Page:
You want to run for city council, but you or your company has a contract with the city (or maybe you want to run to be a county commissioner and the contract is with the county). Can you be a candidate for election? What happens if you win?
Sure, you can run. The conflict of interest in public contracting statute (G.S. 14-234) does not apply to candidates for local government office (unless that candidate is an incumbent). But you are wise to prepare yourself for issues you might face if elected.
What is prohibited?
G.S. 14-234 generally prohibits public officers (whether elected and appointed), public employees, and their spouses from self-benefiting in public contracting. The statute specifically prohibits three types of activities:
- Deriving a “direct benefit” from a contract that a public officer or employee is involved in making or administering on behalf of the public agency he or she serves;
- Attempting to influence someone else who is making or administering a contract with the officer or employee’s public agency if that officer or employee derives a “direct benefit” from the contract; or
- Soliciting or receiving any gift, favor, reward, service, or promise of reward, including a promise of future employment, in exchange for recommending, influencing, or attempting to influence the award of a contract by the public agency the officer or employee serves, even if he or she does not derive a “direct benefit” from the contract.
A “direct benefit” is specifically defined as (1) having more than a 10% ownership or other interest in an entity that is a party to the contract; (2) deriving any income or commission directly from the contract; or (3) acquiring property under the contract. The prohibition applies to public officers or employees and their spouses, but not to other members of their families, such as children, siblings, or parents. A violation of this statute is a criminal offense punishable as a Class 1 misdemeanor, and the contract is rendered void and unenforceable.
What does it mean to be involved in “making or administering” a contract? The statute defines these activities broadly. A public officer or employee is involved in administering a contract if he or she “oversees the performance of the contract or has authority to make decisions regarding the contract or to interpret the contract.” Being involved in making a contract means participating in “the development of specifications or terms or in the preparation or award of the contract.” A public officer is also involved in making a contract “if the board, commission, or other body of which he or she is a member takes action on the contract, whether or not the public officer actually participates in that action.” Local elected officials should assume that they are always involved in making or administering contracts on behalf of the public entity they serve, even if they don’t vote on the contract, because the governing board has the ultimate authority to interpret and make decisions on the contract on behalf of the unit of government.
What does this mean for candidates?
G.S. 14-234 does not apply unless and until the candidate is elected. The conflict of interest prohibition is triggered when the winning candidate assumes office. From this point forward until the public officer leaves office, the unit of government cannot enter into a contract under which the public officer or spouse derive a direct benefit, nor can the public officer engage in the other prohibited activities described above.
What if the candidate is already under contract with the local government when elected?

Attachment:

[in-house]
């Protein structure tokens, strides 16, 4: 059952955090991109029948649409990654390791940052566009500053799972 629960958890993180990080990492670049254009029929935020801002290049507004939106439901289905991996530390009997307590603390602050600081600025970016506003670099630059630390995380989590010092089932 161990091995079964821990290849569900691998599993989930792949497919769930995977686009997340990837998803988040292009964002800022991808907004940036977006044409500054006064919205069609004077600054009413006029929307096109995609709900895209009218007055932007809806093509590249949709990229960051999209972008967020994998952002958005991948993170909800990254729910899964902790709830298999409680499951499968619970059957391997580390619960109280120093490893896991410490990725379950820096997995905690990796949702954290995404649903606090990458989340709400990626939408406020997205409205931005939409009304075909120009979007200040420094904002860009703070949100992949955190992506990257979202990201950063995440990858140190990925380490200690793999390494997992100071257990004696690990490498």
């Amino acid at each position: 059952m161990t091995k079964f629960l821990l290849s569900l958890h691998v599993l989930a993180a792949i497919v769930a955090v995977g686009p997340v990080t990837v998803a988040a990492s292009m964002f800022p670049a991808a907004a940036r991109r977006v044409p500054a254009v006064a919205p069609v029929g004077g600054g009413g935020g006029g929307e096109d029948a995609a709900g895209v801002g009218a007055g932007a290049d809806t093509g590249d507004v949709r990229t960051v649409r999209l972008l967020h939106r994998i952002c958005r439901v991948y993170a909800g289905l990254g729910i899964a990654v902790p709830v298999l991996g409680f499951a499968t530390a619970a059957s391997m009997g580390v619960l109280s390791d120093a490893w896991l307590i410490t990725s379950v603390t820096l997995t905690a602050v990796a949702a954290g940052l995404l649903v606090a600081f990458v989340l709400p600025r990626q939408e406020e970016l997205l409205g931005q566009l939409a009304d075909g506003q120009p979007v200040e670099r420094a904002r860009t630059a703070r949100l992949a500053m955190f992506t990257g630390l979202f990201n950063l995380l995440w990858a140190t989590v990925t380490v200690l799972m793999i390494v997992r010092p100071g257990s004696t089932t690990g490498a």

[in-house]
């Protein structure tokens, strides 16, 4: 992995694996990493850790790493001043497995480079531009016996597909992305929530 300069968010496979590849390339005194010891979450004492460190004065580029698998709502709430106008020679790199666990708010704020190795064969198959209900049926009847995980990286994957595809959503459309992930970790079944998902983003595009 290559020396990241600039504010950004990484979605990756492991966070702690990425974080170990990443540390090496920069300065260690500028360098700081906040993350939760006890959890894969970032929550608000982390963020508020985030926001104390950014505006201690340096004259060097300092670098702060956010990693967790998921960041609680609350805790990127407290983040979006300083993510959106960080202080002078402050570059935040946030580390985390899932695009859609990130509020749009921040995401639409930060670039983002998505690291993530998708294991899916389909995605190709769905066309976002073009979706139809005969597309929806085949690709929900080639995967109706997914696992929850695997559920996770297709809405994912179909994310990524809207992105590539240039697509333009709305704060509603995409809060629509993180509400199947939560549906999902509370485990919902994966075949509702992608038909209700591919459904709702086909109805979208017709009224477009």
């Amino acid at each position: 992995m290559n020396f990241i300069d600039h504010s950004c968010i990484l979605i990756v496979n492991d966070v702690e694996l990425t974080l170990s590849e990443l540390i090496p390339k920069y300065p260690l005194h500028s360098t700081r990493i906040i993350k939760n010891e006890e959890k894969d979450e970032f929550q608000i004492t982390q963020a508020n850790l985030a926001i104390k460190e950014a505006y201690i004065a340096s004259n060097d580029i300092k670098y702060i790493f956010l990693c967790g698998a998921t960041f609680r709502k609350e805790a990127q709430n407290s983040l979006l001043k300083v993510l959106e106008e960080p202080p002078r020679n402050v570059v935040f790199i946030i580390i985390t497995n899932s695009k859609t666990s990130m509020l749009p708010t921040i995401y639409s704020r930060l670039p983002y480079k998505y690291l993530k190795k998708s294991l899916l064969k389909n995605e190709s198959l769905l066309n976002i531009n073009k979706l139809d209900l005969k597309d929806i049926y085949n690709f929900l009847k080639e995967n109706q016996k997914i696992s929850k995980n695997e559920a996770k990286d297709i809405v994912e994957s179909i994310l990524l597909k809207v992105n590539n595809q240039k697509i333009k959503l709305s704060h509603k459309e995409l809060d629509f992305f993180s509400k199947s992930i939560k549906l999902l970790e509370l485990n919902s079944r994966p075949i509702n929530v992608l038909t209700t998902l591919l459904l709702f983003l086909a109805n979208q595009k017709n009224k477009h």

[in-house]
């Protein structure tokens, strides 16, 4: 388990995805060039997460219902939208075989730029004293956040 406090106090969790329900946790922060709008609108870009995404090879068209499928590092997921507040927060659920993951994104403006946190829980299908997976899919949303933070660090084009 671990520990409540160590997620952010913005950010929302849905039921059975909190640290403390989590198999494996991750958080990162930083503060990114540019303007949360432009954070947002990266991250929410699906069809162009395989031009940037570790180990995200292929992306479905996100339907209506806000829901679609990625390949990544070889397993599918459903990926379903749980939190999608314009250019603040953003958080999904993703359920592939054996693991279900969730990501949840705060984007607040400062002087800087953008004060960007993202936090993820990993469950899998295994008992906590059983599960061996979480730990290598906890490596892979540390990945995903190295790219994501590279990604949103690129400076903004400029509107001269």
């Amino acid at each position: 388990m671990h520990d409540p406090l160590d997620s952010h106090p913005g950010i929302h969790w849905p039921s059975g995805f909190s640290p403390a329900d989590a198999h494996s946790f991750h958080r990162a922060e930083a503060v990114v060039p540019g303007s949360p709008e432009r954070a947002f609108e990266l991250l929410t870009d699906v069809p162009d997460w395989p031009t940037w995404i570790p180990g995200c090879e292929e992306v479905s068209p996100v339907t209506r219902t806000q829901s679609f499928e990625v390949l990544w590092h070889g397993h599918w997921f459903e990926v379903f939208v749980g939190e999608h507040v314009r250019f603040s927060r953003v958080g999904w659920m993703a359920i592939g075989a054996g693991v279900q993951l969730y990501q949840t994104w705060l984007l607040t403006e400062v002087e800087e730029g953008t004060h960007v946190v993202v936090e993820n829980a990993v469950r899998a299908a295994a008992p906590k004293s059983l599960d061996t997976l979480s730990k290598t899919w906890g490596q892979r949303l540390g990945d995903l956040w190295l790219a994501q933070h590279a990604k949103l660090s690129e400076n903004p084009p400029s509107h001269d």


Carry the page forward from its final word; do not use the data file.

The statute prohibits deriving a direct benefit from a prohibited contract. If a contract between the candidate and the unit of government is already in place when the candidate is elected, a violation of the statute is triggered as soon as the candidate assumes office because, at that point, the candidate becomes a public officer with authority to oversee, make decisions about, or interpret the contract. The contract is rendered void by operation of the statute, and any direct benefit derived by the newly-elected official from that point forward is illegal.
For example, if the candidate has more than a 10% ownership interest in a company that is under contract with the local government, that ownership interest becomes an illegal direct benefit when the candidate assumes office. Similarly, if the candidate is receiving income or commission under the contract prior to the election, any such payment made after the candidate assumes office would be illegal.
What if the preexisting contract is with the candidate’s spouse?
The conflict of interest prohibition applies to both the public officer and the spouse, so the analysis is the same as if the contract were with the candidate. There is an exception if the contract involves the employment of the public officer’s spouse which is discussed below.
What if the preexisting contract is with another member of the candidate’s family?
The conflict of interest prohibition applies only to contracts involving the public officer and the spouse, not other members of the officer’s family such as children, siblings, or parents. Since a contract between the unit of government and the successful candidate’s family member (other than spouse) is not prohibited, the contract is not rendered void if the candidate is elected, nor is there a criminal violation.
What should be done if a candidate with the preexisting prohibited contract is elected?
There is arguably no official action to be taken by the unit of government on the contract itself because that contract would be void automatically by operation of the statute. However, in an abundance of caution, it may be wise to terminate the contract before the winning candidate takes the oath of office to avoid the possibility of committing a criminal violation, not to mention facing questions about ethics and conflicts of interest. And, the newly-elected official should not accept any income or compensation under the contract after taking office as doing so would be illegal.